the pickle protocol 0 is not pure ASCII - in 8 years. I think it's
better to just adapt the documentation and remove the "ASCII". The
important feature of protocol 0 is being human readable (to some
extent), not that it's pure ASCII.
msg75021 - (view) Author: Dan Dibagh (dddibagh) Date: 2008-10-21 09:22
Your reasoning shows a lack of understanding how Python is actually used
from a programmers point of view.

Why do you think that "noticing" a problem is the same thing as entering
as a python bug report? In practice there are several steps between
noticing a problem in a python program and entering it as a bug report
in the python development system. It is very difficult so see why any of
these steps would happen automatically. Believe me, people have had real
problems due to this bug. They have just selected other solutions than
reporting it.

You are yourself reluctant so seek out the roots of this problem and fix
it. Why should other people behave differently and report it? A not so
uncommon "fix" to pickle problems out there is to not using pickle at
all. There are Python programmers who gives the advice to avoid pickle
since "it's too shaky". It is a solution, but is it the solution you
desire? 

The capability to serialize stuff into ASCII strings isn't just an
implementation detail that happens to be nice for human readability. It
is a feature people need for technical reasons. If the data is ASCII, it
can be dealt with in any ASCII-compatible context which might be network
protocols, file formats and database interfaces. There is the real use.
Programs depend on it to work properly.

The solution the change the documentation is in practice breaking
compatibility (which programming language designers normally tries to
avoid or do in a very controlled manner). How is a documentation fix
going to help all the code out there written with the assumption that
pickle protocol 0 is always ASCII? Is there a better solution around
than changing pickle to meet actual expectations?

Well, nobody has reported it as a bug in 8 years. How long do you think
that code will stay around based on the ASCII assumption? 8 years? 16
years? 24 years? Maybe all the time in the world for this to become an
issue again and again and again?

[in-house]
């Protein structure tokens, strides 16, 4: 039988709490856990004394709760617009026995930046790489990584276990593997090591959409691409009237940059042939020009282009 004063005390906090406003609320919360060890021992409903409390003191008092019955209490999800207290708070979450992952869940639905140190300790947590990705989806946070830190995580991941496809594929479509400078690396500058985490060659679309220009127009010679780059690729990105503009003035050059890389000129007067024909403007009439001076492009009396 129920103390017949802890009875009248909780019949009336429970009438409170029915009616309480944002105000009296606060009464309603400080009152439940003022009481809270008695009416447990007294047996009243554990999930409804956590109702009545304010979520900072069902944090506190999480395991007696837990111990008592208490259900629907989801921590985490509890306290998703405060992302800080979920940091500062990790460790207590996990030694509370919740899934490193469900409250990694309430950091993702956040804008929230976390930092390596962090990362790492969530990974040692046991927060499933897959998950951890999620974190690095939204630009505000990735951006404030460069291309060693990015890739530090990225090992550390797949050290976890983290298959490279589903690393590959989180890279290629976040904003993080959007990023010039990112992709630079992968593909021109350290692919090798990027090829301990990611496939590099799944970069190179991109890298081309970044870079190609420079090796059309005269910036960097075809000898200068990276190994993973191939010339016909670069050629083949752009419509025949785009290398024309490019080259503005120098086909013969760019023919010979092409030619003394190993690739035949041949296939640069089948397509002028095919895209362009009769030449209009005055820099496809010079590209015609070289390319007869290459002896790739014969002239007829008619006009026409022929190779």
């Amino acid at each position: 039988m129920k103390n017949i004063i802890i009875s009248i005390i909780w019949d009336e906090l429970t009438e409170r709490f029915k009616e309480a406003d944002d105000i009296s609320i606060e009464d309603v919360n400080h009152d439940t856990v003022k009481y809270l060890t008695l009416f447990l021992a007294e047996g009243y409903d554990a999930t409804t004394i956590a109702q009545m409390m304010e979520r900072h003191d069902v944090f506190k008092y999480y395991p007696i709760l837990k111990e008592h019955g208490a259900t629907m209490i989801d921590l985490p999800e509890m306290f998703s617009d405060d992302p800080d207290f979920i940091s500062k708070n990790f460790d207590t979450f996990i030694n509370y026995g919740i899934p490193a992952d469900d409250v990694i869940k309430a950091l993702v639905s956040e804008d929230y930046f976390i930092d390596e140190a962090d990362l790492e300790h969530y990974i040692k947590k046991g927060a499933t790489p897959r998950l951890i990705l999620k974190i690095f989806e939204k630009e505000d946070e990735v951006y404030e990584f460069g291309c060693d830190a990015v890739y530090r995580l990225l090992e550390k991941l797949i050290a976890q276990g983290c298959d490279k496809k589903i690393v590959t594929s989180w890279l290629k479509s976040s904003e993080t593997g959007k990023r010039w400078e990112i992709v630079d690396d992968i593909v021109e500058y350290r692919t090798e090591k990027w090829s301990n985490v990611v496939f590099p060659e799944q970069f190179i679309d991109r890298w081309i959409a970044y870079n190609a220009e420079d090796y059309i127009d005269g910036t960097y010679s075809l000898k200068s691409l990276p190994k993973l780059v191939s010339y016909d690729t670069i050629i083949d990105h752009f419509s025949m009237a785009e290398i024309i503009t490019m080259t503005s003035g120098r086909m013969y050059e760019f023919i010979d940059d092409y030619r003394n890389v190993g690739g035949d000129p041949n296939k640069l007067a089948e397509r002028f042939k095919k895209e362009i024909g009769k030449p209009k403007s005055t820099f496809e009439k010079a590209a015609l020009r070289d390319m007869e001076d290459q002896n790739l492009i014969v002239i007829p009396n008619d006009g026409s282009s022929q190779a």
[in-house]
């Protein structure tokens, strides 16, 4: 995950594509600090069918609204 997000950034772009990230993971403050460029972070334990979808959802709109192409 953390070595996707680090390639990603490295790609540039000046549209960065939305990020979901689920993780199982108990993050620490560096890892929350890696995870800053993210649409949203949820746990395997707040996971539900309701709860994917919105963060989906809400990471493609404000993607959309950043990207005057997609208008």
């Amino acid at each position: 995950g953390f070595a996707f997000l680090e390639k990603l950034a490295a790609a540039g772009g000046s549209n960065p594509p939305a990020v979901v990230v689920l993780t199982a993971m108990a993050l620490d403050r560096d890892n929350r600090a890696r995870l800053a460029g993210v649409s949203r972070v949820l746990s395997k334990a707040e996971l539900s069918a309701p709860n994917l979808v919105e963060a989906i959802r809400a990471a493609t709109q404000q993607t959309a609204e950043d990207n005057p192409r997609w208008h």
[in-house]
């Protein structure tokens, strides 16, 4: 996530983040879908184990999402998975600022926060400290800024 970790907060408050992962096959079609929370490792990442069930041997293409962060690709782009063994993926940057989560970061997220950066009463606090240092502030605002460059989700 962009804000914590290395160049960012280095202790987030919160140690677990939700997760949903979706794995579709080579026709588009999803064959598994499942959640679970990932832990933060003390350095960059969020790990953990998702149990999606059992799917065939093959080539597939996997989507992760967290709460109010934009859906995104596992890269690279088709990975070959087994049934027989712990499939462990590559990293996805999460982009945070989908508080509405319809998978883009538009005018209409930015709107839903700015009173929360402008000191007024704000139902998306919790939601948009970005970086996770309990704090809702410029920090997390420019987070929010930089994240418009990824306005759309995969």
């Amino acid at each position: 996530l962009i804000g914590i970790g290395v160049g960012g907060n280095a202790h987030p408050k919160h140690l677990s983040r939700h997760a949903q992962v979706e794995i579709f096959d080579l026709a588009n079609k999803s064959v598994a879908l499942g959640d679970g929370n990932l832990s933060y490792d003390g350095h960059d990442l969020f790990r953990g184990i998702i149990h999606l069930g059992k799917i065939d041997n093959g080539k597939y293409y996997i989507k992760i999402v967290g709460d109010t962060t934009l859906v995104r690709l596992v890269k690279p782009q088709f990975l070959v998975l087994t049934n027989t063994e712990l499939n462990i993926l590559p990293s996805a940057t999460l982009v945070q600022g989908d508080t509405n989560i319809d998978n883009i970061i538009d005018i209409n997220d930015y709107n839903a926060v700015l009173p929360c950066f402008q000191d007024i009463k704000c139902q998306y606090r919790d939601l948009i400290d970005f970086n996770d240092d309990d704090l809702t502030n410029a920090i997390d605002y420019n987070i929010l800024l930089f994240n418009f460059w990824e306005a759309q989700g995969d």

It is difficult to grasp why there is "no way to fix it now". From a
programmers point of view an obvious "fix" is to ditch pickle and use
something that delivers a consistent result rather than debugging hours.
When I try to see it from the Python library developers point of view I
see code implemented in C which produces a result with reasonable
performance. It is perfectly possible to write the code which implements
the expected result within reasonable performance. What is the problem?

Perhaps it is the raw-unicode-escape encoding that should be fixed? I
failed to find exact information about what raw-unicode-escape means. In
particular, where is the information which states that
raw-unicode-escape is always an 8-bit format? The closest I've come is
PEP 100 and PEP 263 (which I notice is written by you guys), which
describes how to decode raw unicode escape strings from Python source
and how to define encoding formats for python source code. The sole
original purpose of both unicode-escape and raw-unicode-escape appears
to be representing unicode strings in Python source code as u' and ur'
strings respectively. It is clear that the decoding of a raw unicode
escaped or unicode escaped string depends on the actual encoding of the
python source, but how goes the logic that when something is _encoded_
into a raw unicode string then the target source must be of some 8-bit
encoding. Especially considering that the default python source encoding
is ASCII. For unicode-escape this makes sense:

>>> f = file("test.py", "wb")
>>> f.write('s = u"%s"\n' % u"\u0080".encode("unicode-escape"))
>>> f.close()
>>> ^Z

python test.py (executes silently without errors)

But for raw-unicode-escape the outcome is a different thing:

>>> f = file("test.py", "wb")
>>> f.write('s = ur"%s"\n' % u"\u0080".encode("raw-unicode-escape"))
>>> f.close()
>>> ^Z

python test.py

  File "test.py", line 1
SyntaxError: Non-ASCII character '\x80' in file test.py on line 1, but
no encoding declared; see http://www.python.org/peps/pep-0263.html for
details

Huh? For someone who trusts the Standard Encodings section Python
Library reference this isn't what one would expect. If the documentation